HBC bio photo

HBC

Bioinformatics support team at the Harvard School of Public Health. Focus on research computing, NGS and functional analysis.

Email Github

About the site

The sequencing workshops are run by the Bioinformatics Core at the Harvard School of Public Health, sponsored by the Tools and Technology Program of Harvard Medical School and the Harvard NeuroDiscovery Center.

Courses are being run as hands-on sessions with a focus on next-gen sequence data in public health and stem cell biology. We make use of the Galaxy framework to ensure little prior computational experience is required and to help establishing a few key concepts that are important to any computational research:

  • organizing your in silico work just as well as any other lab work,
  • focus on reproducibility of your results, and
  • document your work and make it available to the scientific community.

Those three skills alone will put you ahead of the majority of practicing bioinformaticians.

The importance of reproducible science

If you haven’t heard about the Duke Clinical Trials and how simple index errors spiraled out of control, ultimately resulting in several clinical trials based on false data I strongly recommend watching Keith Baggerly’s talk. Promise it’s worth the time.

While the data issues described by Keith were not accidental not all bad data is generated with malicious intent. As a recent study noted the majority of biomedical studies can not be reproduced:

“Of 47 cancer projects at Bayer during 2011, less than one-quarter could reproduce previously reported findings, despite the efforts of three or four scientists working full time for up to a year. Bayer dropped the projects.”

And quite a few of these discrepancies arise due to a perceived need to come up with a likable scientific story:

“We went through the paper line by line, figure by figure,” said Begley. “I explained that we re-did their experiment 50 times and never got their result. He said they’d done it six times and got this result once, but put it in the paper because it made the best story. It’s very disillusioning.”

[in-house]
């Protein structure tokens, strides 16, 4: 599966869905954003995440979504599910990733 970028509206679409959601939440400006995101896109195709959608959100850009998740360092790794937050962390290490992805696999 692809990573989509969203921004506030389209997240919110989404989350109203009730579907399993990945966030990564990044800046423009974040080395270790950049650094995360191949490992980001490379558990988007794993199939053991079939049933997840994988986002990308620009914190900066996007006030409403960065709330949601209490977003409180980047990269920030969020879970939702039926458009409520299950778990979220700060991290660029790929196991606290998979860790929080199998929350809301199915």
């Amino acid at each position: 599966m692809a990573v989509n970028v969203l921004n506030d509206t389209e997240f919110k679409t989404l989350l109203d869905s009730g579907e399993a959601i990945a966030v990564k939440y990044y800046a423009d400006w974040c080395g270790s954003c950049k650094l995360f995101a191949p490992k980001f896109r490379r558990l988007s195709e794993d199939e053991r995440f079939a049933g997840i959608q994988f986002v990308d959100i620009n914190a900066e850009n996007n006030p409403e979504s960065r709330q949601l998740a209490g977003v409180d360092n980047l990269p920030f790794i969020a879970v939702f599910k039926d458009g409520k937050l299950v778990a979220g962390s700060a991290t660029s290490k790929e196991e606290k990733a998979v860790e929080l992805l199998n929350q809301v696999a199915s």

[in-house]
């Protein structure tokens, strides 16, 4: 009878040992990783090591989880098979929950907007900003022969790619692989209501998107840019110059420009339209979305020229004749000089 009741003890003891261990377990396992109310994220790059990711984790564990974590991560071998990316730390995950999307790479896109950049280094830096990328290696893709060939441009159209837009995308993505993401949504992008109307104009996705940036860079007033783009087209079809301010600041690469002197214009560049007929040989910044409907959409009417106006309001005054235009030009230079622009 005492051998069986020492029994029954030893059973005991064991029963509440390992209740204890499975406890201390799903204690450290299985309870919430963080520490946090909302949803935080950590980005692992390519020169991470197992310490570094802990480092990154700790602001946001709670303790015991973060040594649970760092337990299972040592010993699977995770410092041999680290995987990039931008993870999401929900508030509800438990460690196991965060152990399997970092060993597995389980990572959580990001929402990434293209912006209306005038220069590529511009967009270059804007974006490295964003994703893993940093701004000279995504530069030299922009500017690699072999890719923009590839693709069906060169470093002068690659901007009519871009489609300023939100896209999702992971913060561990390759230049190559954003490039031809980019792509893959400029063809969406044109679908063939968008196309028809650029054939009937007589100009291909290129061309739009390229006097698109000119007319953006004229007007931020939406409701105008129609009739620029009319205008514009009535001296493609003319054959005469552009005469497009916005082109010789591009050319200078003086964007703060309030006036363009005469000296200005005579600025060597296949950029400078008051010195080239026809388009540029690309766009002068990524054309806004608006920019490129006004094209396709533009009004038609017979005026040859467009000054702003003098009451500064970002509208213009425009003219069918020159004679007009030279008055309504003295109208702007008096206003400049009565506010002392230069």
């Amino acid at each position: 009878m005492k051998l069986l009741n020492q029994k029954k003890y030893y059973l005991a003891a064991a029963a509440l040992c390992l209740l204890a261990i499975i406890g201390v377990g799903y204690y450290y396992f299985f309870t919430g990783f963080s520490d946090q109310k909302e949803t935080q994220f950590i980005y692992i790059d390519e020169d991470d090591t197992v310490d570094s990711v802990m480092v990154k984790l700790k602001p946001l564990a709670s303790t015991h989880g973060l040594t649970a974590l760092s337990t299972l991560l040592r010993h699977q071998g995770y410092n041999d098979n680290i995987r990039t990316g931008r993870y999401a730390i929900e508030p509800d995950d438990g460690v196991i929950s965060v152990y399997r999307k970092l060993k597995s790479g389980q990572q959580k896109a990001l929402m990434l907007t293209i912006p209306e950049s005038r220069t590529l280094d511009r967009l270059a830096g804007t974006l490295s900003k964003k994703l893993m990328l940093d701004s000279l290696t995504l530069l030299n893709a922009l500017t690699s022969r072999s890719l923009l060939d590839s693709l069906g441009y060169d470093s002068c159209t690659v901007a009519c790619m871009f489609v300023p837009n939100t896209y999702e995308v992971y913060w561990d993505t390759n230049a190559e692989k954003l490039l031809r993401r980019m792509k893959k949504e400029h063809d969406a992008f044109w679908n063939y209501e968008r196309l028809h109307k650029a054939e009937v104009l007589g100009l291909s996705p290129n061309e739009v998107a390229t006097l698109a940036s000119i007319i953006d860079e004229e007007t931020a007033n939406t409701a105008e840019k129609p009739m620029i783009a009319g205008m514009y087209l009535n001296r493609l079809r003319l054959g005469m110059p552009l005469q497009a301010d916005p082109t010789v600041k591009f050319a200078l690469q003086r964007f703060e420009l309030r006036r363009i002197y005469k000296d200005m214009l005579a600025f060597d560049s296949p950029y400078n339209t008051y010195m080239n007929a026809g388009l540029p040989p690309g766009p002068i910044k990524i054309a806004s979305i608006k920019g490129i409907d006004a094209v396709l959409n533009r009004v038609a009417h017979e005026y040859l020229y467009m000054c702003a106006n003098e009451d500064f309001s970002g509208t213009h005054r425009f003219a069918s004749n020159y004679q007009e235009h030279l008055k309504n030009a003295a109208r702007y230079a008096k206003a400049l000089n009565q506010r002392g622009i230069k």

Ionnidis et all1 (PDF) described similar findings in a survey of array data – one of the best understood high-throughput data sources in bioinformatics – published in Nature Genetics:

“One table or figure from each article was independently evaluated by two teams of analysts. We reproduced two analyses in principle and six partially or with some discrepancies; ten could not be reproduced.”

And the Science Exchange Blog has additional examples if you are still curious.

Keeping notes

To avoid creating similar problems for your peers keeping notes on your work is paramount. If you are interested in the topic we recommend working through articles from Titus Brown’s blog and familiarizing yourself with automated systems such as IPython (web-based notebooks for Python), knitr (dynamic reports in R) or initiatives such as Sage’s Synapse (data repositories and workflow documentation).

In this course Galaxy, our analytical framework, will keep most of the notes for you. You will most likely still need to document additional work and keep track of files, papers and other documents. Whatever system you use for this is fine – be it Evernote, GitHub, or a simple folder-based system recommend by Bill Noble2 (PDF)

Dissemination

While keeping good notes is one thing, making them available along with primary and derived data is just as important, Frustrated by closed lab protocols Titus Brown and Brad Chapman have suggested a simple checklist for publications in bioinformatics, and Titus himself leads the way with a recent manuscript, making just about everything available:

  • a link to the paper itself, in preprint form, stored at the arXiv site;
  • a tutorial for running the software on a Linux machine hosted in the Amazon cloud;
  • a git repository for the software itself (hosted on github);
  • a git repository for the LaTeX paper and analysis scripts (also hosted on github), including an ipython notebook for generating the figures (more about that in my next blog post);
  • instructions on how to start up an EC2 cloud instance, install the software and paper pipeline, and build most of the analyses and all of the figures from scratch;
  • the data necessary to run the pipeline;
  • some of the output data discussed in the paper.

For this course almost all work we will be doing is captured automatically and can be shared with others through a simple URL, but as you start utilizing tools outside of Galaxy (or similar systems such as GenePattern) we strongly recommend to browse through some of these materials.

Contact information

If you have any questions about the course materials do not hesitate to ask Radhika Khetani or Oliver Hofmann directly. You can also get hold of Oliver on Twitter or in emergencies give him a call at +1 617 365 0984.

  1. Ioannidis, John P A, David B Allison, Catherine A Ball, Issa Coulibaly, Xiangqin Cui, Aedín C Culhane, Mario Falchi, et al. “Repeatability of Published Microarray Gene Expression Analyses.” Nature Genetics 41, no. 2 (February 1, 2009): 149–155.

  2. Noble, William Stafford. “A Quick Guide to Organizing Computational Biology Projects.” PLoS Computational Biology 5, no. 7 (June 30, 2009): e1000424.